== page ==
Love composting, but dislike the idea of having big, furry, four-legged bear friends near your home? I don’t blame you. While I love encountering (black) bears out in the woods (its usually a much less scary experience than folks imagine), having them camped out near a homestead is a different story, as they can pose a problem to children, pets and the like. Read on for some tips on how to compost while still keeping the bears at a healthy paw’s length.
But of course, we’re getting slightly ahead of ourselves here. Why should you worry about bears and compost? Its quite simple, really. Bears love trash; in particular, bears, love trash made up of food, and organic materials. That describes a compost pile to a T, so how do we get around this fundamental natural attraction?
Tip 1: Constrain your compost components to what breaks down most efficiently, and has the least attractive odors. This means you can ditch any meat and bones, including those of fish. With an intensely pungent odor, and a very slow breakdown time, meat and bones do little more than attract bears to your pile. Best to leave them on out.
Tip 2: Turn your compost often, shoveling and raking it apart and back together. This will allow oxygen to spread throughout the pile, speeding decomposition.
Tip 3: Surround your compost with an electric fence. Not even bears like getting shocked. If your compost pile is a little smaller, you may also be able to fit it in a bear-proof container–just be sure it is not airtight, or breakdown will slow to a crawl.
Tip 3.1: I would not recommend this if you’re taking these precautions preventatively, as it will attract bears unnecessarily. But. If you already have a bear problem, go ahead and coat your electric fence with food scent. Don’t overthink this either, just rub some greasy food you’re going to compost on there before you throw it in the pile. Bears will smell this, mouth the wire, and very quickly begin to associate those scents and flavors with a stout electrical rebuke.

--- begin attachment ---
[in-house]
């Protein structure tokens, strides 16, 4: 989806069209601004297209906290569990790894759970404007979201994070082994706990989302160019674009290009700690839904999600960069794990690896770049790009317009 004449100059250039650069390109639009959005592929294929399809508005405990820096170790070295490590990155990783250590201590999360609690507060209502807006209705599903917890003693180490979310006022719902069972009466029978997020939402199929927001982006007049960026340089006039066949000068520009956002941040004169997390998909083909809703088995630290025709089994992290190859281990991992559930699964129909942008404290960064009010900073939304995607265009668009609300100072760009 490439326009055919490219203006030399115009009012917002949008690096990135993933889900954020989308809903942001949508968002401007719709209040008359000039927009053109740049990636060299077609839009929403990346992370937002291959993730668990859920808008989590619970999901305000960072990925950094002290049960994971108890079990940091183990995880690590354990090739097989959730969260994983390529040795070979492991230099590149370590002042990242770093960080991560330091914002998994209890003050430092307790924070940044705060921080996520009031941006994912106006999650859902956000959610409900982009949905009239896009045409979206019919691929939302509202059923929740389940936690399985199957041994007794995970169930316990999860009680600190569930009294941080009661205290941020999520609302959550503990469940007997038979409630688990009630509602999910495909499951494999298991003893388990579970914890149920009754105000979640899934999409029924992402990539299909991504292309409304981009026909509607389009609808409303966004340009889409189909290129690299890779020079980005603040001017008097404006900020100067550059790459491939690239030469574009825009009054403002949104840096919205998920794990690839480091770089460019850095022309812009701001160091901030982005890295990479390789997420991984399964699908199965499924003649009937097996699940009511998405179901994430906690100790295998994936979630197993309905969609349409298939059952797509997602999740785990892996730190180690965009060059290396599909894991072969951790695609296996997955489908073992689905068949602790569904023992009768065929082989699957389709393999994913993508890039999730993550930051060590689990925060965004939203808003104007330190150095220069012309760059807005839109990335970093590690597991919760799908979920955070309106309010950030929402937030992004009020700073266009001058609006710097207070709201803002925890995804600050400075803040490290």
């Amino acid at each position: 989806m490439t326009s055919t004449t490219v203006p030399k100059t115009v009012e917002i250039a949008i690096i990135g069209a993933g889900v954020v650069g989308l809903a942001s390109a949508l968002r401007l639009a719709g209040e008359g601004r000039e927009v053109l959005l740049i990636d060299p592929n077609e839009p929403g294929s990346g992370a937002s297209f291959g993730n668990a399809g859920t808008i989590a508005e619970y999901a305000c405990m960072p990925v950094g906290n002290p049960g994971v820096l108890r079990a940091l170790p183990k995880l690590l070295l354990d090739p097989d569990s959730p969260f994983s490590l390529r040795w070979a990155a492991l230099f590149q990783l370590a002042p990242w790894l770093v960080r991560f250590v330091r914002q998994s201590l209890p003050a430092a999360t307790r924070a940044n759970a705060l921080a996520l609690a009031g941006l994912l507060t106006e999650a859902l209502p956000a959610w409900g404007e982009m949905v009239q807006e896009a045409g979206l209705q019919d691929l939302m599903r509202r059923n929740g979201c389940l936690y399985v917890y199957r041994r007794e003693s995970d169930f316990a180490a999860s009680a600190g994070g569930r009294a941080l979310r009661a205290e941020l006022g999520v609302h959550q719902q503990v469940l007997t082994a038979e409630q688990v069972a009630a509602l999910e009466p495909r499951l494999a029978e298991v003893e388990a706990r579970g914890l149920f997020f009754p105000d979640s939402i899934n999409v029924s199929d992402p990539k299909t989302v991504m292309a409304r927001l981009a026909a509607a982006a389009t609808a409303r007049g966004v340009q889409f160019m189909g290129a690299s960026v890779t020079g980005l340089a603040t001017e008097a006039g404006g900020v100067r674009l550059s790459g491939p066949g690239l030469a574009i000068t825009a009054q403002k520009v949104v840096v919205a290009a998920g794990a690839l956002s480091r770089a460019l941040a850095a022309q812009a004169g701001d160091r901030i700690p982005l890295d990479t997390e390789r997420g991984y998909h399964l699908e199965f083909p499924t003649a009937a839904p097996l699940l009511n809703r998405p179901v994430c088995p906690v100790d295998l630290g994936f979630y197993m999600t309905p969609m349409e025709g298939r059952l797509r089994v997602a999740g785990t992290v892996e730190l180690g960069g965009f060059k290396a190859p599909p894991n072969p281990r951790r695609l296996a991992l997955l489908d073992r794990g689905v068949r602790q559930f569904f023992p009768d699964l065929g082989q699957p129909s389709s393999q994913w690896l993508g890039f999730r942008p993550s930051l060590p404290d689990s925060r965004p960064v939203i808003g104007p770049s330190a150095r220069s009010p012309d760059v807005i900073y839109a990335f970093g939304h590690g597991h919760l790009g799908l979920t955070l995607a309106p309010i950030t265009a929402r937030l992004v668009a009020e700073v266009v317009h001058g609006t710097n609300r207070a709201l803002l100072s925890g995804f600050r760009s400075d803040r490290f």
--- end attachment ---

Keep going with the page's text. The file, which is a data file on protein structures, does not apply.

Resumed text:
Tip 4: Use three parts “brown” material to one part “green.” What does this mean, exactly? “Green” material is what most people think of as “compost”–the material they are really attempting to break down–such as veggies, fruits and other kitchen scraps. “Brown” material, on the other hand, is still organic, but is comprised of leaves, tree bark, wood chips and other such yard debris. It helps oxidize the decomposition process, and most importantly for the task at hand, minimizes smell.
Few things feed a garden like some fresh compost. From potting soil to mulch, the uses for compost are near endless, but it means keeping it around long enough to decompose and use. Following the tips above, you can be sure bears are one critter that won’t be running away with your loamy brown gold anytime soon. Check back in the future for more composting tips, right here on currenthomesteading.com.
A humble homesteader based in an undisclosed location, Lars Drecker splits his time between tending his little slice of self-sustaining heaven, and bothering his neighbors to do his work for him. This is mainly the fault of a debilitating predilection for fishing, hunting, camping and all other things outdoors. When not engaged in any of the above activities, you can normally find him broken down on the side of the road, in some piece of junk he just “fixed-up.”